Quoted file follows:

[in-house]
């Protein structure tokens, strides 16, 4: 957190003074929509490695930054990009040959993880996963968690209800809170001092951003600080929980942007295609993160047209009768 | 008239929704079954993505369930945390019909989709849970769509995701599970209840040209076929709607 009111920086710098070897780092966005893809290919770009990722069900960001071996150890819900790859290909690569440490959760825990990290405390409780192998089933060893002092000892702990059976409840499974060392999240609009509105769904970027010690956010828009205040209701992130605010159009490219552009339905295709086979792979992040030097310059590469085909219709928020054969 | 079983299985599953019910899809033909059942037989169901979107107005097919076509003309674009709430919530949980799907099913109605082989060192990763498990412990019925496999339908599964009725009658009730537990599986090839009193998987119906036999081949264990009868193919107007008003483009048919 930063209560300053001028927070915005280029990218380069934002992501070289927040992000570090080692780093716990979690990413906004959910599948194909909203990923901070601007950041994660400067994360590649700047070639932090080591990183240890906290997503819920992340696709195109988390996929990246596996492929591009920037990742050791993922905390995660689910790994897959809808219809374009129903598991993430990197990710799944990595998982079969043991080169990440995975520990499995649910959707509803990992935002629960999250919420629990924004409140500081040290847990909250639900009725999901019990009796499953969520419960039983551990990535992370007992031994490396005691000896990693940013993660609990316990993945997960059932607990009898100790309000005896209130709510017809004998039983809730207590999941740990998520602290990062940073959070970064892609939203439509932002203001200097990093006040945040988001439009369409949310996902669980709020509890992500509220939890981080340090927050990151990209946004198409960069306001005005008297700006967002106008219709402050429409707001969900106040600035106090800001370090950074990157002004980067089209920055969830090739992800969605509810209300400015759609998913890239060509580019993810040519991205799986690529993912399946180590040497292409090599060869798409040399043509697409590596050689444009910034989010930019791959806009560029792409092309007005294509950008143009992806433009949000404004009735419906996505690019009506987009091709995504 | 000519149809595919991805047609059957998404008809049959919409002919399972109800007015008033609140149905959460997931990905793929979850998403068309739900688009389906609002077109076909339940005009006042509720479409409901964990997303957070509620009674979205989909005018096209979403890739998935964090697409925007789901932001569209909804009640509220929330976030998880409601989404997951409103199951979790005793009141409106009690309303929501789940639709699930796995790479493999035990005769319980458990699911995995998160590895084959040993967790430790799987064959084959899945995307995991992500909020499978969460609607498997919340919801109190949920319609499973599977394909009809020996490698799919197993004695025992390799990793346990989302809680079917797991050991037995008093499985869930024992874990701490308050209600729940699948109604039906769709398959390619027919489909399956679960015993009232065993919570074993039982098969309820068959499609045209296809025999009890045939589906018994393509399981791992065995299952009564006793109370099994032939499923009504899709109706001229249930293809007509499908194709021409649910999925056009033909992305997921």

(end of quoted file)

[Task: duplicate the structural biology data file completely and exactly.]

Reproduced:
[in-house]
């Protein structure tokens, strides 16, 4: 957190003074929509490695930054990009040959993880996963968690209800809170001092951003600080929980942007295609993160047209009768 | 008239929704079954993505369930945390019909989709849970769509995701599970209840040209076929709607 009111920086710098070897780092966005893809290919770009990722069900960001071996150890819900790859290909690569440490959760825990990290405390409780192998089933060893002092000892702990059976409840499974060392999240609009509105769904970027010690956010828009205040209701992130605010159009490219552009339905295709086979792979992040030097310059590469085909219709928020054969 | 079983299985599953019910899809033909059942037989169901979107107005097919076509003309674009709430919530949980799907099913109605082989060192990763498990412990019925496999339908599964009725009658009730537990599986090839009193998987119906036999081949264990009868193919107007008003483009048919 930063209560300053001028927070915005280029990218380069934002992501070289927040992000570090080692780093716990979690990413906004959910599948194909909203990923901070601007950041994660400067994360590649700047070639932090080591990183240890906290997503819920992340696709195109988390996929990246596996492929591009920037990742050791993922905390995660689910790994897959809808219809374009129903598991993430990197990710799944990595998982079969043991080169990440995975520990499995649910959707509803990992935002629960999250919420629990924004409140500081040290847990909250639900009725999901019990009796499953969520419960039983551990990535992370007992031994490396005691000896990693940013993660609990316990993945997960059932607990009898100790309000005896209130709510017809004998039983809730207590999941740990998520602290990062940073959070970064892609939203439509932002203001200097990093006040945040988001439009369409949310996902669980709020509890992500509220939890981080340090927050990151990209946004198409960069306001005005008297700006967002106008219709402050429409707001969900106040600035106090800001370090950074990157002004980067089209920055969830090739992800969605509810209300400015759609998913890239060509580019993810040519991205799986690529993912399946180590040497292409090599060869798409040399043509697409590596050689444009910034989010930019791959806009560029792409092309007005294509950008143009992806433009949000404004009735419906996505690019009506987009091709995504 | 000519149809595919991805047609059957998404008809049959919409002919399972109800007015008033609140149905959460997931990905793929979850998403068309739900688009389906609002077109076909339940005009006042509720479409409901964990997303957070509620009674979205989909005018096209979403890739998935964090697409925007789901932001569209909804009640509220929330976030998880409601989404997951409103199951979790005793009141409106009690309303929501789940639709699930796995790479493999035990005769319980458990699911995995998160590895084959040993967790430790799987064959084959899945995307995991992500909020499978969460609607498997919340919801109190949920319609499973599977394909009809020996490698799919197993004695025992390799990793346990989302809680079917797991050991037995008093499985869930024992874990701490308050209600729940699948109604039906769709398959390619027919489909399956679960015993009232065993919570074993039982098969309820068959499609045209296809025999009890045939589906018994393509399981791992065995299952009564006793109370099994032939499923009504899709109706001229249930293809007509499908194709021409649910999925056009033909992305997921």